A Zurich-based Albanian language newspaper, "Bota Sot", has been accused of inciting hatred and helping to precipitate the ethnic Albanian rebellion in Macedonia. The Swiss police lodged a formal complaint against the paper on Thursday.This content was published on March 30, 2001 - 12:03
A spokesman for the federal police office said charges would be laid under Switzerland's anti-racism law.
Accusations against the paper have also been made by the Organisation for Security and Cooperation in Europe (OSCE). Its acting media commissioner in Kosovo, Simon Haselock, said the newspaper used "racist" and "inflammatory" language when referring to the "enemies" of ethnic Albanians - Serbs in Kosovo or Macedonians in Macedonia.
Bota Sot, the largest Albanian language publication available in Kosovo, also stands accused of having tampered with a photograph from Reuters news agency. The picture showed the victims of a shoot-out between alleged ethnic Albanian rebels and security forces at a military checkpoint in Tetovo, Macedonia, last week.
Haselock accused Bota Sot of fomenting the war in Macedonia and of knowingly endangering the lives of innocent civilians.
"In the context of these societies, if you call people 'traitors' and 'collaborators' as Bota Sot does, it is likely they will be killed," Haselock told swissinfo.
"We are convinced that [Bota Sot's] rhetoric has contributed to the support the [ethnic Albanian] rebels in Macedonia received in financial contributions from the [Albanian] Diaspora", he added.
Bota Sot's publisher, Xhevdet Mazrekaj, denies the accusations. The weekly, which began publication in Zurich in the early 1990s and was aimed at the Albanian Diaspora in western Europe, has seen its circulation grow to 120,000 and is the largest Albanian language publication available in Kosovo.
A spokesman for the Swiss justice ministry in Bern, Jürg Bühler, said the editorial policy of Bota Sot was "regrettable".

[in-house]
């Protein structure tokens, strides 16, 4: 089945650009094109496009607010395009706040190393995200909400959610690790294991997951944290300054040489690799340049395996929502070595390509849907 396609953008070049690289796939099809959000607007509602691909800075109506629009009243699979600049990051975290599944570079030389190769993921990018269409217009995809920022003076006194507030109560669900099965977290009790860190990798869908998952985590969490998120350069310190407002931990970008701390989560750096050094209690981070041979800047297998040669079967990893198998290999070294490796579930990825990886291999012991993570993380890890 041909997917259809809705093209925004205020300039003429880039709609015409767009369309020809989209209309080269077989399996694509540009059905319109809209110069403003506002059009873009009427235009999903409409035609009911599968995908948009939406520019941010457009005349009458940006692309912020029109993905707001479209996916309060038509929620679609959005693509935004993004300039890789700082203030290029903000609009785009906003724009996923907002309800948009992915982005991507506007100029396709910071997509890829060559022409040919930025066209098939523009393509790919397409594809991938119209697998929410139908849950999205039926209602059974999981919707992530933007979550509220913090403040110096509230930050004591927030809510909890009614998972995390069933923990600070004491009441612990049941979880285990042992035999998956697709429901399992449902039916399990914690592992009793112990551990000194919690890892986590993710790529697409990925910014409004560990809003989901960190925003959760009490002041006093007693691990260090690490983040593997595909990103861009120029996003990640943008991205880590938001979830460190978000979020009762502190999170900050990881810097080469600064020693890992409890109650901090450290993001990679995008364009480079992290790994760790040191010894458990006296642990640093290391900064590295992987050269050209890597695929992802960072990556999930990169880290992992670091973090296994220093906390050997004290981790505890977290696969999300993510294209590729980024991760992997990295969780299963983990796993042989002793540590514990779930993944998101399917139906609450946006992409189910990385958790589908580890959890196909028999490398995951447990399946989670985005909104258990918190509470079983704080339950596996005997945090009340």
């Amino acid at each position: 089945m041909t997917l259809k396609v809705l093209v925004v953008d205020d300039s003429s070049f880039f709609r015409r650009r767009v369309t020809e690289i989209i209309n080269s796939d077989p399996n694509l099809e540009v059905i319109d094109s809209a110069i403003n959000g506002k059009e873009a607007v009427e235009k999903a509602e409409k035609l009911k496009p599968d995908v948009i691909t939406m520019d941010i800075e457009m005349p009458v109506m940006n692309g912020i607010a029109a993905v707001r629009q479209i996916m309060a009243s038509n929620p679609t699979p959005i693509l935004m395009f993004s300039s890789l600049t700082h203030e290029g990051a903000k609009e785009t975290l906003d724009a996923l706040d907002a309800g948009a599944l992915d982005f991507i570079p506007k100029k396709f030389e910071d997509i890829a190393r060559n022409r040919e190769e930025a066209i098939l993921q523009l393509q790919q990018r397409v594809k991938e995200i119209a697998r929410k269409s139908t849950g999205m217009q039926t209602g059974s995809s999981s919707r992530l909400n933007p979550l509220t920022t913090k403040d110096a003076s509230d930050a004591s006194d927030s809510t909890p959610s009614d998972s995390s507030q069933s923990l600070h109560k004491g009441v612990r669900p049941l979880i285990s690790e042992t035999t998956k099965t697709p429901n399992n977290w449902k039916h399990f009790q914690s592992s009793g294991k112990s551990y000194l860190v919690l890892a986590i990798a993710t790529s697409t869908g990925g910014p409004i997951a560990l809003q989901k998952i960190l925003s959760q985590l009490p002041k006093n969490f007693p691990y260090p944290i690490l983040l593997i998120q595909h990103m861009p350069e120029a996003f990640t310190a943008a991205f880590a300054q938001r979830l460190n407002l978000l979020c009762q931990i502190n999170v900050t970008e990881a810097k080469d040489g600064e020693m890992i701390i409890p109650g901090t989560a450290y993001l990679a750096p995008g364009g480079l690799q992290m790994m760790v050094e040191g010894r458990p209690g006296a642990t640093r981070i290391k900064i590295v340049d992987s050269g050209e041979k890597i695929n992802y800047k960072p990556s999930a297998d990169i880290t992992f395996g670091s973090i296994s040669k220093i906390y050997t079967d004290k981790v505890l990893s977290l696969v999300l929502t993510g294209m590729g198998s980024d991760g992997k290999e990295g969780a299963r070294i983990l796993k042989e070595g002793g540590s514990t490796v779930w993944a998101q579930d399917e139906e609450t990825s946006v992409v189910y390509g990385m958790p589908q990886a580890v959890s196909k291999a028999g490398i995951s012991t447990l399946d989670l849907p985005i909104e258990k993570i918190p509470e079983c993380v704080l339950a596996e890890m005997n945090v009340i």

Switzerland's anti racism law enables the cantonal authorities to act without a specific charge being laid.
The OSCE, which is engaged in rebuilding Kosovo's civil structures, is particularly concerned about a picture of a shoot-out in Tetovo which appeared on the front page of last week's edition.
It shows unarmed ethnic Albanians, who were shot at and wounded by Macedonian security forces. In the original picture, which was taken by Reuters news agency, one of the Albanians can be seen holding a handgrenade.
Reuter's European picture news editor, David Viggers, confirmed that Bota Sot had manipulated the photograph. "We are convinced beyond a doubt that [Bota Sot] cropped our picture", he said in an interview with swissinfo from London.
He said the picture had not been electronically manipulated, but that it had been cropped to exclude the handgrenade . He said Reuters was seeking internal legal advice whether the manipulation was an infringement of the standard copyright contract that Reuters offers its customers.
It is not the first time that Bota Sot has come under fire. Last year, the OECD twice fined the publication a total of DM50,000 (SFr39,000) for making unsubstantiated accusations and using inflammatory language.
But the weekly's founder, publisher and chief editor, Xhevdet Mazrekaj, denies the accusations. His spokesman told swissinfo: "Mr Haselock has come under the influence of left-wing journalists who were engaged in Serb propaganda during [former Serb dictator] Milosevic's years."
by Markus Haefliger
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